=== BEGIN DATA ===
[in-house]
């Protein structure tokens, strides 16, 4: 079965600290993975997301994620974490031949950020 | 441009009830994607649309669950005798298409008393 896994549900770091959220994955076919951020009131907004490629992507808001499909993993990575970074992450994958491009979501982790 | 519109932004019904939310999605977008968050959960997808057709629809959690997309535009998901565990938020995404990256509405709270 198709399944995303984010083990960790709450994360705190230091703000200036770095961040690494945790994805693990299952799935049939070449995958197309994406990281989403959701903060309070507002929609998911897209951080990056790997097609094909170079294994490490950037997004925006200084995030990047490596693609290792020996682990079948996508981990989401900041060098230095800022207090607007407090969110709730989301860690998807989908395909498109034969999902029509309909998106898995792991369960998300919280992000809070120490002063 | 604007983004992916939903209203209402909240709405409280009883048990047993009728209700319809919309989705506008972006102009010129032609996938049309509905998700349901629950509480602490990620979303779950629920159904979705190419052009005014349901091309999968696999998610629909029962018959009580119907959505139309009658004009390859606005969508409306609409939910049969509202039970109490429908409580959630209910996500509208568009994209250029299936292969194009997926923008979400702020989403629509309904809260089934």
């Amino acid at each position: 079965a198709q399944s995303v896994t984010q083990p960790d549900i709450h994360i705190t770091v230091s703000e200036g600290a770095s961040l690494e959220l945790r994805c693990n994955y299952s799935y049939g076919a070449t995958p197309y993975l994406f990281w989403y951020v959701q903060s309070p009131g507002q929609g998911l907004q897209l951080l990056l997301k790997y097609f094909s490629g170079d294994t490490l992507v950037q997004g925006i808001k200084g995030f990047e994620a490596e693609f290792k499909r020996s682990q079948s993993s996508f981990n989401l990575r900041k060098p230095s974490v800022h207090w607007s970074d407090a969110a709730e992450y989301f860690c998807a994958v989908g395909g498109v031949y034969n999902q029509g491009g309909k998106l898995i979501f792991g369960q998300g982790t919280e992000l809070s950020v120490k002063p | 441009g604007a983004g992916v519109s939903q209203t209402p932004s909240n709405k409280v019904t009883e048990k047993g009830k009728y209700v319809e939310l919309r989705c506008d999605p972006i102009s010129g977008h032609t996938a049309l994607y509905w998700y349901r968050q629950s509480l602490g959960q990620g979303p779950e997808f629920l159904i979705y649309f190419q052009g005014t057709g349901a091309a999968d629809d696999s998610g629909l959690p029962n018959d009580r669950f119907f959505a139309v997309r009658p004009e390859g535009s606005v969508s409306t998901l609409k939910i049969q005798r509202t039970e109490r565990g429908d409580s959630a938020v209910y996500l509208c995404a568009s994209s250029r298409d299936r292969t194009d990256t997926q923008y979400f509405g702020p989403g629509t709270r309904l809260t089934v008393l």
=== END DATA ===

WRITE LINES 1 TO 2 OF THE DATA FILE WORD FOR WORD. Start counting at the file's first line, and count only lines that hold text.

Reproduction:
[in-house]
């Protein structure tokens, strides 16, 4: 079965600290993975997301994620974490031949950020 | 441009009830994607649309669950005798298409008393 896994549900770091959220994955076919951020009131907004490629992507808001499909993993990575970074992450994958491009979501982790 | 519109932004019904939310999605977008968050959960997808057709629809959690997309535009998901565990938020995404990256509405709270 198709399944995303984010083990960790709450994360705190230091703000200036770095961040690494945790994805693990299952799935049939070449995958197309994406990281989403959701903060309070507002929609998911897209951080990056790997097609094909170079294994490490950037997004925006200084995030990047490596693609290792020996682990079948996508981990989401900041060098230095800022207090607007407090969110709730989301860690998807989908395909498109034969999902029509309909998106898995792991369960998300919280992000809070120490002063 | 604007983004992916939903209203209402909240709405409280009883048990047993009728209700319809919309989705506008972006102009010129032609996938049309509905998700349901629950509480602490990620979303779950629920159904979705190419052009005014349901091309999968696999998610629909029962018959009580119907959505139309009658004009390859606005969508409306609409939910049969509202039970109490429908409580959630209910996500509208568009994209250029299936292969194009997926923008979400702020989403629509309904809260089934």